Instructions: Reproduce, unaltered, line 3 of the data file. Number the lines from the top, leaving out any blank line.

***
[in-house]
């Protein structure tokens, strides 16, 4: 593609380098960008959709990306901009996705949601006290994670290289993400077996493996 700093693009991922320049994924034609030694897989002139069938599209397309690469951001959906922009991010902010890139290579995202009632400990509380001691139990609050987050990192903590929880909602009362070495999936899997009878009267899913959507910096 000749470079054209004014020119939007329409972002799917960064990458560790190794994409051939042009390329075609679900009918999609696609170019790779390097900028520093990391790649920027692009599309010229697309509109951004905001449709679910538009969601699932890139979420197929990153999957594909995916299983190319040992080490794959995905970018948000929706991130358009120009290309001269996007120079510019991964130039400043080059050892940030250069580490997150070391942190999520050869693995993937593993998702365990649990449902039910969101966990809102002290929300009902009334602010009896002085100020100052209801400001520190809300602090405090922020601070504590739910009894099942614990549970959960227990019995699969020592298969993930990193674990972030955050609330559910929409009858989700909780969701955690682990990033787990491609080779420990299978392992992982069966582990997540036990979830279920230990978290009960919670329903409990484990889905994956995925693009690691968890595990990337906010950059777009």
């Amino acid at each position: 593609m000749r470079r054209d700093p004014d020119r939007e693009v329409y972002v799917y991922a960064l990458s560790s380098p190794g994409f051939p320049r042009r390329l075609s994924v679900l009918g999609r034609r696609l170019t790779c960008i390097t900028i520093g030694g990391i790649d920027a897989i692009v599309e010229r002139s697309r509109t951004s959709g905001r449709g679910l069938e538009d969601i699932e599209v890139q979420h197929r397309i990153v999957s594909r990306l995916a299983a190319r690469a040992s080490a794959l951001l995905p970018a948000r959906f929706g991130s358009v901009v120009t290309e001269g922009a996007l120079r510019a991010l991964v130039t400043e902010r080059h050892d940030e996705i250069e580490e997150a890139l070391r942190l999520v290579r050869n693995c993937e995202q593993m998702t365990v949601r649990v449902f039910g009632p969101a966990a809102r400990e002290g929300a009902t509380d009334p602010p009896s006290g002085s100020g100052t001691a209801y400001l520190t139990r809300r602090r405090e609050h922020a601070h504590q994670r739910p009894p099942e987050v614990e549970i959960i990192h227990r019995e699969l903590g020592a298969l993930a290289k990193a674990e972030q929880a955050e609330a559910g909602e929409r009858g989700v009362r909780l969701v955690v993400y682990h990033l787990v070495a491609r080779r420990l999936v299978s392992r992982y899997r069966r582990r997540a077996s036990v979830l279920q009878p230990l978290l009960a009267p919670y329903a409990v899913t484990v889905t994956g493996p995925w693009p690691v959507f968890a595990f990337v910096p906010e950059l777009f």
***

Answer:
């Amino acid at each position: 593609m000749r470079r054209d700093p004014d020119r939007e693009v329409y972002v799917y991922a960064l990458s560790s380098p190794g994409f051939p320049r042009r390329l075609s994924v679900l009918g999609r034609r696609l170019t790779c960008i390097t900028i520093g030694g990391i790649d920027a897989i692009v599309e010229r002139s697309r509109t951004s959709g905001r449709g679910l069938e538009d969601i699932e599209v890139q979420h197929r397309i990153v999957s594909r990306l995916a299983a190319r690469a040992s080490a794959l951001l995905p970018a948000r959906f929706g991130s358009v901009v120009t290309e001269g922009a996007l120079r510019a991010l991964v130039t400043e902010r080059h050892d940030e996705i250069e580490e997150a890139l070391r942190l999520v290579r050869n693995c993937e995202q593993m998702t365990v949601r649990v449902f039910g009632p969101a966990a809102r400990e002290g929300a009902t509380d009334p602010p009896s006290g002085s100020g100052t001691a209801y400001l520190t139990r809300r602090r405090e609050h922020a601070h504590q994670r739910p009894p099942e987050v614990e549970i959960i990192h227990r019995e699969l903590g020592a298969l993930a290289k990193a674990e972030q929880a955050e609330a559910g909602e929409r009858g989700v009362r909780l969701v955690v993400y682990h990033l787990v070495a491609r080779r420990l999936v299978s392992r992982y899997r069966r582990r997540a077996s036990v979830l279920q009878p230990l978290l009960a009267p919670y329903a409990v899913t484990v889905t994956g493996p995925w693009p690691v959507f968890a595990f990337v910096p906010e950059l777009f």